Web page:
What can a pencil do for all of us? Amazing things. It can write transcendent poetry, uplifting music, or life-changing equations; it can sketch the future, give life to untold beauty, and communicate the full-force of our love and aspirations.
Sit down and put down everything that comes into your head and then you’re a writer. But an author is one who can judge his own stuff’s worth, without pity, and destroy most of it.
– Colette, author (28 Jan 1873-1954)
We ascribe beauty to that which is simple; which has no superfluous parts; which exactly answers its end; which stands related to all things; which is the mean of many extremes. It is the most enduring quality, and the most ascending quality.
It is a lonely life sometimes, like throwing a stone into the deep darkness. It might hit something, but you can’t see it. The only thing you can do is to guess, and to believe.
– Haruki Murakami
“I write differently from what I speak, I speak differently from what I think, I think differently from the way I ought to think, and so it all proceeds into deepest darkness.”
~ Franz Kafka
I am reminded tonight, adrift as I am again in the horse latitudes of creative inertia, of a line from the writer Anne Lamott.
“Ah! Stuck in the shit! And it’s your fault, you did this…”
Believe me I’m deeply motivated to blame others for the reality that I’m creating nothing out of nothing. Jean-Paul Sartre said “hell is other people” because the judgments of society are always in our minds, so we are never free. Even now as I type this, all alone in my condo — with no impressions of the outside world but the gentle exhalations of the freeway and the whisper of the sprinklers coming on — I am not free.
You are going to judge me, aren’t you? People who know me and people who don’t are going to read this and make calculations, draw conclusions, read between the lines, assume and presume to understand. And brains will have reactions. So you have a claim on my freedom from the future, as I have a claim on your attention from the past.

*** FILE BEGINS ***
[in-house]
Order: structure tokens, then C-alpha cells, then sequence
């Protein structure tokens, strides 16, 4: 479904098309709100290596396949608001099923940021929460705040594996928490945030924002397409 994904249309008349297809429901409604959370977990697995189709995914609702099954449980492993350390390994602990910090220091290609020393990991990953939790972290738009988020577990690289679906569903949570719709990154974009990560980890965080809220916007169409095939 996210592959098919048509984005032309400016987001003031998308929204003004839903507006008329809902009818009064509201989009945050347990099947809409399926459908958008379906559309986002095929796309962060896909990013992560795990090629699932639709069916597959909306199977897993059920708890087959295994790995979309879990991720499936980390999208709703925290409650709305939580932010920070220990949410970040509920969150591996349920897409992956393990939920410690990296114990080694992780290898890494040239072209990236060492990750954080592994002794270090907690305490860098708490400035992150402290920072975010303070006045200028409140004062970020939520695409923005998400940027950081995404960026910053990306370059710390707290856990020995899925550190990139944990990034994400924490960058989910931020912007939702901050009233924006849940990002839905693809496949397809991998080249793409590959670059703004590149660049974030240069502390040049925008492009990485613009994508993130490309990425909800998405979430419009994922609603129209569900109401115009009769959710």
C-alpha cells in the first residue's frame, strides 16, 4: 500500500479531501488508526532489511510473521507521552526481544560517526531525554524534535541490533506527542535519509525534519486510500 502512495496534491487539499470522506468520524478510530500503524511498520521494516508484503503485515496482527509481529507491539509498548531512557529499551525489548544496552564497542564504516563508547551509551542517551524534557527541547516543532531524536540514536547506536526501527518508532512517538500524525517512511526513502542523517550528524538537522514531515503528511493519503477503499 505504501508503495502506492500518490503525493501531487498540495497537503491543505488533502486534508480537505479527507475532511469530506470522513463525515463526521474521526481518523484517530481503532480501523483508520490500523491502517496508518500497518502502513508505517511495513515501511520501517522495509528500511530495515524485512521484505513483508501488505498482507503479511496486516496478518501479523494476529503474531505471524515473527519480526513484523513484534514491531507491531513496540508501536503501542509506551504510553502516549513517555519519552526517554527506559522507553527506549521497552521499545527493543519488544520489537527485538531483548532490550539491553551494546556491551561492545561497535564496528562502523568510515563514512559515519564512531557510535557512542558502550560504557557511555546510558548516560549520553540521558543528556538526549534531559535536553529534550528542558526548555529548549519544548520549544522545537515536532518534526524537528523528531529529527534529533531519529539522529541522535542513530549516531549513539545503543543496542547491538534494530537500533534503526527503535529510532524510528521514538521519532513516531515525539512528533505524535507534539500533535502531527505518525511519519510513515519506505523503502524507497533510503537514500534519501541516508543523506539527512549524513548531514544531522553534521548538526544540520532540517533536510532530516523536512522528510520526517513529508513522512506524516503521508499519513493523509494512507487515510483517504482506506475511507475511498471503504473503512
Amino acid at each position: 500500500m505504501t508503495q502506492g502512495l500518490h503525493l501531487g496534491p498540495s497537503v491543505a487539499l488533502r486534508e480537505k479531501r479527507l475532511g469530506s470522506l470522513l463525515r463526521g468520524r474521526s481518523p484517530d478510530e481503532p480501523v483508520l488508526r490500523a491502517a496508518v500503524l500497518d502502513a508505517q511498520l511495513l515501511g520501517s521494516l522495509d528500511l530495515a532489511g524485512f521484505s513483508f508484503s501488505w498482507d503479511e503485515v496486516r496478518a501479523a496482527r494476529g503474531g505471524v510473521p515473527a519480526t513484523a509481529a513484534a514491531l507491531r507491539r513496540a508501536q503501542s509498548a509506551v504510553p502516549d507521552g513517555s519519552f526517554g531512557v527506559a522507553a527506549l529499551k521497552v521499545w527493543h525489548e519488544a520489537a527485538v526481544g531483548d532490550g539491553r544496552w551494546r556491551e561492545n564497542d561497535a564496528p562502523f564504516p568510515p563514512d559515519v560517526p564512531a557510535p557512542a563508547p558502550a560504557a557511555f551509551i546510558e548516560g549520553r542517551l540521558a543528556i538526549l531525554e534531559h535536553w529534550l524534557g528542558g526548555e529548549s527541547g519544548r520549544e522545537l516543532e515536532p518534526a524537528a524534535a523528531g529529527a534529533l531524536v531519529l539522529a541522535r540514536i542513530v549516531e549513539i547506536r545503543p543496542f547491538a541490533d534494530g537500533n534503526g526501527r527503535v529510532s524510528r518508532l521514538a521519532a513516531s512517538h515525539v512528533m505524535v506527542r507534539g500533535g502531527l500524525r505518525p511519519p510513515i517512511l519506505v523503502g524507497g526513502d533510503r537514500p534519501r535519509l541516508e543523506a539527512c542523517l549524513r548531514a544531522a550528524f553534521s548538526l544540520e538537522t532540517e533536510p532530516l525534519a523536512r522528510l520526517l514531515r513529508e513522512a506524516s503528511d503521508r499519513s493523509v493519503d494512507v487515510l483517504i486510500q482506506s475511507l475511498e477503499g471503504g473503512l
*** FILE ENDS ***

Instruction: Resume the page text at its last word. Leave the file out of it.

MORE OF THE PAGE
That is a weird concept: You’re in my head, for better or worse, and I’m in yours. And it seems to be a kind of magic. But if we’re not careful, it’s more disillusion than illusion, less trick than trial.
Sadly, that is the Grand Illusion, that we have the capacity to know each other, or even to know ourselves. Nevertheless, that is the poet’s job: to look out at the world and explore and illuminate moments subjectively, with the self as primary subject.
It’s late – the mind drifts. I leave you with a few ponderables from my Commonplace Book, perhaps to be parsed furtively in a future post, if God wills it:
“No matter how piercing and appalling his insights, the desolation
creeping over his outer world, the lurid lights and shadows of his inner
world, the writer must live with hope, work in faith.”
— J.B. Priestley
“Three o’clock is always too late or too early for anything you want to do.”
“In utter loneliness a writer tries to explain the inexplicable.”
— John Steinbeck
“No one deserves to know the real you. Let them criticize who they think you are.”
Up with life. Stamp out all small and large indignities. Leave everyone alone to make it without pressure. Down with hurting. Lower the standard of living. Do without plastics. Smash the servo-mechanisms. Stop grabbing. Snuff the breeze and hug the kids. Love all love. Hate all hate.
– John D. MacDonald